I’m leaving for a medical mission trip to Haiti for 2 weeks in a matter of days. Naturally, my life – aside from residency – has been largely focused on this big deal.
This is the season of Lent – a time of giving up and doing without, in Christian circles. Well, let’s be specific: Lent is commonly practiced in more traditional branches of Christianity where guilt historically ran its totalitarian regime on the human soul. Back then, the guilt-vibe generated extreme and wonderfully creative (in a Nazian sort of way) acts of suffering and penitence. Think dull iron hooks and exposed collar bones. Anyway, these days, many Lenten observers give up something rather level-headed, like T.V., to remind them of the suffering of Christ.
My family – slouching ever closer toward the Episcopal church, thanks largely to this wishy, squishy, lukewarm, doubtful Christian in the loosest sense of the word (as charged by my hyper-conservative heritage) – is observing Lent this year.
Wife is giving up chocolate. Eldest daughter is giving up goldfish (the crackers, not the creatures). Next daughter threw out the same. Things get hazy in the lower echelons. I’m trying to give up desert, but…lukewarm, you see. We’re all giving up restaurants.
But what we’re really giving up is 2 weeks when I’m in Haiti, doing work I had once hoped to do full-time. Truth is, I sold my soul to medicine in a mist of Christian charity back when I was debt-free, young, rather dumb and convinced I could do anything. Something about, “if God is for us, who can be against us?”
Then I ended up $300,000 in debt and unlikely to be free of it until after retirement. Couple that with the recent incident where guys uttering something similar to the above scripture – but in Arabic – blew up the World Trade Center and Pentagon in firey madness. Suddenly, relativism and reality colluded to hamper as many elements of my personal life force as existentially possible.
So, I’m soon off to do for 2 weeks – jaded, hopeless about the lofty ideals I once had for my career – what I once had hoped to do with my professional life. Not the last 5 years of it, but the first 40. And to do these 2 weeks, my kids will give up their Dad. For some of the younger and more empirical kids, there will be a lingering question about whether or not Dad is gone forever. The older ones will have to deal with a MUCH quieter and decidedly feminine-heavy abode, with all the accompanying sorrows drama and virtues.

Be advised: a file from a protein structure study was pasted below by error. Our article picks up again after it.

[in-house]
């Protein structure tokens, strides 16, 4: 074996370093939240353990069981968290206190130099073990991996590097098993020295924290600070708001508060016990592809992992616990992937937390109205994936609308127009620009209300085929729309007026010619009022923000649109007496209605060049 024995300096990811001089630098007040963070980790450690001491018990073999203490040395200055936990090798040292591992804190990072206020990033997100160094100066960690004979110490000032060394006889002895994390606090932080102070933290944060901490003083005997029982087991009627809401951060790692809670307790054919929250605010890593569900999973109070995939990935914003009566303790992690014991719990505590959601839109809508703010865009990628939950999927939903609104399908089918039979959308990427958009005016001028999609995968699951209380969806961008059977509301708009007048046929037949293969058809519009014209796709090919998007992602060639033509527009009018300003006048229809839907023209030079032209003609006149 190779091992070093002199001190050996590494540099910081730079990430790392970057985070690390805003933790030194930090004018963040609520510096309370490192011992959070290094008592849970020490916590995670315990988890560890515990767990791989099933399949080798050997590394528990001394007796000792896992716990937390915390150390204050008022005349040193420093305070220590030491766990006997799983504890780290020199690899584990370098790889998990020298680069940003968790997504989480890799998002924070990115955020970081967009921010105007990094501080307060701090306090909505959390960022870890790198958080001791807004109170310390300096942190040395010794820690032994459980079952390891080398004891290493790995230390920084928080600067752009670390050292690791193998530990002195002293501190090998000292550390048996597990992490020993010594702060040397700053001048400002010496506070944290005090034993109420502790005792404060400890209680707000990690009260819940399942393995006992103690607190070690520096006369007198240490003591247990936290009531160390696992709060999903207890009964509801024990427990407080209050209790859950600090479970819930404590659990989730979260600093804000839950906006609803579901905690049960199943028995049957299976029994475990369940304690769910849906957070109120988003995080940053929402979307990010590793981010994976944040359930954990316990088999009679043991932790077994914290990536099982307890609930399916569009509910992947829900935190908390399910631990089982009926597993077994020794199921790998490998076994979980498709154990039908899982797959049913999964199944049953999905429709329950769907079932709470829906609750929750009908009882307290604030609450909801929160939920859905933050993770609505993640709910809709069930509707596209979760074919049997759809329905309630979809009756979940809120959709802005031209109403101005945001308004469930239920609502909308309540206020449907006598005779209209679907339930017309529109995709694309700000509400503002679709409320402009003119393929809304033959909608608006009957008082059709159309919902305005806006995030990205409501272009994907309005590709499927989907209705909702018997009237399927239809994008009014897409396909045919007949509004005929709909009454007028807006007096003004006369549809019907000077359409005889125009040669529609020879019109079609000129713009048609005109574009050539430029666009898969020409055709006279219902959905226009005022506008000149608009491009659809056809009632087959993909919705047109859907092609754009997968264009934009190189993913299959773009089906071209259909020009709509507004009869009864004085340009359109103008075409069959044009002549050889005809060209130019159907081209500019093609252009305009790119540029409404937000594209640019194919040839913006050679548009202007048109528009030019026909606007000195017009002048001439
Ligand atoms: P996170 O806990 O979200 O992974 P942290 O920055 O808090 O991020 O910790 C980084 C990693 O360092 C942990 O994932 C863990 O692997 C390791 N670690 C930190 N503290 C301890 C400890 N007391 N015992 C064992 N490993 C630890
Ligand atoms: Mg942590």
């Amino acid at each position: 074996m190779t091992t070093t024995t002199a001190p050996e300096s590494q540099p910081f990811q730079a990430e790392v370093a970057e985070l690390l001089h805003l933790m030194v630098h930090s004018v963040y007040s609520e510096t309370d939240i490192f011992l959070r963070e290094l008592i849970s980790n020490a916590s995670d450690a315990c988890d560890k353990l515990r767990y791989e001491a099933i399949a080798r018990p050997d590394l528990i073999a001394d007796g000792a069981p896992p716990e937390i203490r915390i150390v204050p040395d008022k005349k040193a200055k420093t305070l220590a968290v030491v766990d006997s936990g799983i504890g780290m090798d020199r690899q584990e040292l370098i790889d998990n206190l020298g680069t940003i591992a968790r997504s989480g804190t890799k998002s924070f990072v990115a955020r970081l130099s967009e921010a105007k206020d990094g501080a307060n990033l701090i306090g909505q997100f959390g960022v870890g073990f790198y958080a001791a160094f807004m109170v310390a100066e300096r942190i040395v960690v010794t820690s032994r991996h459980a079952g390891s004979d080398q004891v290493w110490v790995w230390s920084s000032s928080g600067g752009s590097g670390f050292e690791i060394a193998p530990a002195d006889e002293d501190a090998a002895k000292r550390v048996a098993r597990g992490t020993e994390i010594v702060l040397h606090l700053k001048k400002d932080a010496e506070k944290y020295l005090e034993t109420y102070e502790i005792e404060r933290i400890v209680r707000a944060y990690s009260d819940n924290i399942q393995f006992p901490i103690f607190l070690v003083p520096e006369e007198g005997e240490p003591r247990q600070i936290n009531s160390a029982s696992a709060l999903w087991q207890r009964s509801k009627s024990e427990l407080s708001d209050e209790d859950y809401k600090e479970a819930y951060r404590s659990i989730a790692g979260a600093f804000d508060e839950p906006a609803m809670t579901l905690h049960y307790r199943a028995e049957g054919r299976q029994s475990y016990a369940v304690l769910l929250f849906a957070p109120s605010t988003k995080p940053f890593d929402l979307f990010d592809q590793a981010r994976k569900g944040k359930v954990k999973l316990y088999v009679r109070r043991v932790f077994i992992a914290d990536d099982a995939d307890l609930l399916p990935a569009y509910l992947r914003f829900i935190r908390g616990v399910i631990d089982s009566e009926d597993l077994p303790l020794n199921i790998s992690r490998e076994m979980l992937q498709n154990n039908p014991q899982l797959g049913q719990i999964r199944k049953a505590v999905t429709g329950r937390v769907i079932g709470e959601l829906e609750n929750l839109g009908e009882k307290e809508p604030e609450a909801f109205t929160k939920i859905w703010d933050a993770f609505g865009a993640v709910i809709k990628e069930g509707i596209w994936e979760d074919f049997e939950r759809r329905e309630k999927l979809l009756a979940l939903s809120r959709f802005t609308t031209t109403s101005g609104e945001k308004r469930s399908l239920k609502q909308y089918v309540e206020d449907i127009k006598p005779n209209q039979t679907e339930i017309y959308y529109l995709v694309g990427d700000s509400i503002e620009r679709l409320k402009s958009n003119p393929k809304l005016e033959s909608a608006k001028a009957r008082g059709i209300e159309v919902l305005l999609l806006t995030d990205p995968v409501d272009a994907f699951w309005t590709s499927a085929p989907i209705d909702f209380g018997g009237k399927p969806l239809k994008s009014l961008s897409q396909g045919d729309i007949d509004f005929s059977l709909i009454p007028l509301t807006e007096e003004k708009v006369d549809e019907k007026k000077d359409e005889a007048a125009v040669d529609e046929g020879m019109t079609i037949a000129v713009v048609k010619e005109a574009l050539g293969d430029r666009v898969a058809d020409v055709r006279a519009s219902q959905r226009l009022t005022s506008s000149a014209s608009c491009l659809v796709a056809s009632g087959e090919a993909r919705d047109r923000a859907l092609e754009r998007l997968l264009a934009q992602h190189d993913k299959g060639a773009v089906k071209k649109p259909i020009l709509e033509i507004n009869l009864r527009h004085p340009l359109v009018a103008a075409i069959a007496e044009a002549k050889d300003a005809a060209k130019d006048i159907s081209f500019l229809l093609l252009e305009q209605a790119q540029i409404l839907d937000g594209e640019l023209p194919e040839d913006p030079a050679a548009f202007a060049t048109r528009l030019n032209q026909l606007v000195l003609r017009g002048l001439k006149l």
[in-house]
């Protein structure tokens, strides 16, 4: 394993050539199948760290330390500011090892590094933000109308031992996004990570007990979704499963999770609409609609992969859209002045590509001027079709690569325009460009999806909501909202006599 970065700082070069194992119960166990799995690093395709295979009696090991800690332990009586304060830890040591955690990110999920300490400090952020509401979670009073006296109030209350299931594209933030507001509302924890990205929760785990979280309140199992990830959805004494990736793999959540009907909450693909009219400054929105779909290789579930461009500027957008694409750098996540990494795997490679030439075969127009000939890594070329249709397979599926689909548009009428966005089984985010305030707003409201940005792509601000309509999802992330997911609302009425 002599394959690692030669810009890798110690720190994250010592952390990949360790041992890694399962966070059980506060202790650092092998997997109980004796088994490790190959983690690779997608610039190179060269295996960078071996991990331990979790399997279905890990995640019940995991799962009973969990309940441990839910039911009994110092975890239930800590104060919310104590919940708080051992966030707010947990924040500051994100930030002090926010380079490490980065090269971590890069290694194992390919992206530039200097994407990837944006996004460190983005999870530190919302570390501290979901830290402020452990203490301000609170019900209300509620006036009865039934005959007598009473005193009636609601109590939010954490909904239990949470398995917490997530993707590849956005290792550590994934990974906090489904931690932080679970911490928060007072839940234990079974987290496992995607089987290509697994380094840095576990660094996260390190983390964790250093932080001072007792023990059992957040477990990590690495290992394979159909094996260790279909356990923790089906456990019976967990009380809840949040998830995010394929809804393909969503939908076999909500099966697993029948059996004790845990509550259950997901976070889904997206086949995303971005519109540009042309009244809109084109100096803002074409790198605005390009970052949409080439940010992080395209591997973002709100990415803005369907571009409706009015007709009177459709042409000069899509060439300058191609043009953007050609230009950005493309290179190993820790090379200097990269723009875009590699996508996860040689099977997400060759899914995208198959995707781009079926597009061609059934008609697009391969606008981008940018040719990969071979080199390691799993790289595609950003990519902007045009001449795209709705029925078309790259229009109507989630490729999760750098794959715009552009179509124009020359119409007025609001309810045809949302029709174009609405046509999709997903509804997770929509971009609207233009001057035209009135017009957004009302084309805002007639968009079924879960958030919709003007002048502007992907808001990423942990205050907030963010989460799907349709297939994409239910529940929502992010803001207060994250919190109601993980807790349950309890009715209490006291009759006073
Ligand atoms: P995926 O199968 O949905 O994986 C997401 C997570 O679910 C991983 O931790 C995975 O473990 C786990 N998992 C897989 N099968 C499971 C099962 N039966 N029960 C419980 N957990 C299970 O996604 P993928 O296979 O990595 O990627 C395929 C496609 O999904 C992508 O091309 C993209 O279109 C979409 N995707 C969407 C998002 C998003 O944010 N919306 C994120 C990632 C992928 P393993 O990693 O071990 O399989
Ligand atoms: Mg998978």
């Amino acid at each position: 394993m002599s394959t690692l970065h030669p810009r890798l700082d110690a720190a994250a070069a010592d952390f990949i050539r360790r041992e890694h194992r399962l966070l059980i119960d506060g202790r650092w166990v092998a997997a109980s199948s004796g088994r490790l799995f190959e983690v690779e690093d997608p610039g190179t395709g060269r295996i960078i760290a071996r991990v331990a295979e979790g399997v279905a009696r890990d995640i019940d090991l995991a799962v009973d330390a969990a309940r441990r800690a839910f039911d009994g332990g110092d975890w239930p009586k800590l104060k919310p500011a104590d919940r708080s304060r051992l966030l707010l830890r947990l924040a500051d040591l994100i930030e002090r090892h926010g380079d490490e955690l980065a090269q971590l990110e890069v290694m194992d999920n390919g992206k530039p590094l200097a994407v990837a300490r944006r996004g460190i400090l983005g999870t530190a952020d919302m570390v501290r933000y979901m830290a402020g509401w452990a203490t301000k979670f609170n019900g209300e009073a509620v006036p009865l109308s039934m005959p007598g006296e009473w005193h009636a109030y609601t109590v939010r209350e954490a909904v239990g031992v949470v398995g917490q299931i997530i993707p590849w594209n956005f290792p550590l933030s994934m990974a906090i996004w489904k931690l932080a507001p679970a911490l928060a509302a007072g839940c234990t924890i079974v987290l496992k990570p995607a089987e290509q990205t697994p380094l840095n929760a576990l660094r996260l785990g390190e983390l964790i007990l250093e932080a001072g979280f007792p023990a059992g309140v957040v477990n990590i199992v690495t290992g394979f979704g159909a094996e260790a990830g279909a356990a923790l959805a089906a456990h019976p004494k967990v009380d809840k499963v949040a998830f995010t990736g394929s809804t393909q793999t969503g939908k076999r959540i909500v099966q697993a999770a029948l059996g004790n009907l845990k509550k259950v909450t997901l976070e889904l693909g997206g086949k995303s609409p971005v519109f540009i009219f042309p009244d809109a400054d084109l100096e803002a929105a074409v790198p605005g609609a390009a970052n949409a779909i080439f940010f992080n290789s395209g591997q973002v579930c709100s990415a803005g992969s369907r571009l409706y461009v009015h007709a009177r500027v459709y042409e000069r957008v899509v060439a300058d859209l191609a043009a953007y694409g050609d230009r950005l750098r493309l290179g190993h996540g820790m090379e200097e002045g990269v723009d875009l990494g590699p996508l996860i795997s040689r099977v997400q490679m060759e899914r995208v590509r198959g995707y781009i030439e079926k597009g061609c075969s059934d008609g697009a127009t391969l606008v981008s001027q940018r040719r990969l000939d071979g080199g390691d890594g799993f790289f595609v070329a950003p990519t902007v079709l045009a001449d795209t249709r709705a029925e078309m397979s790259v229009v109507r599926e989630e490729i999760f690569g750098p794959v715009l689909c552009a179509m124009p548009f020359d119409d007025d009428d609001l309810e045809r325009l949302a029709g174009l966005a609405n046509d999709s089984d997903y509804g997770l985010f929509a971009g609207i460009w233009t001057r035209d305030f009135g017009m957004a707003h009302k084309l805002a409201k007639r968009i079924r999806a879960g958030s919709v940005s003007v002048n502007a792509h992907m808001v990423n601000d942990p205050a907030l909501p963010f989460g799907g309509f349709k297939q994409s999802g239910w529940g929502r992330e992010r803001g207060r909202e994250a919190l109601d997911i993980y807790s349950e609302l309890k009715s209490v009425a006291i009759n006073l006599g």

My wife will give up my daily witty commentary on politics and my clothes flung to every corner of the house (actually, her Lent may get under way not long after I return). She will also take care of everyone by herself for 2 weeks. I flatter myself to suggest that this is much different that usual…but I suppose I have put a diaper on someone in the past month or so.
Me? I can’t say I’m giving up much at all. My passion for travel and curiosity about the rest of the world trumps the negatives of dusty, sweaty days in a medical clinic.
Long ago, I figured I needed to just be honest and admit that the reason I wanted to be a missionary had much more to do with the love of knowledge and travel that it did the lost souls of Ximbiaha. Sure, Jesus loved me enough to die for my purity and for our relationship – yeah, I really do actually believe that, lukewarmness notwithstanding – and if you push me you’ll find that I do have a reasonable amount of energy for passing some semblance of that kind of altruism on to someone else. So, Haiti won’t be much of a sacrifice for me. There are lots of upsides in my world. It’s a brier patch sort of thing.
Except that malaria is endemic there. So’s dengue and typhus. I gotta say, if I end up crapping my innards out for 3 weeks…consider my debt to Lent paid in FULL!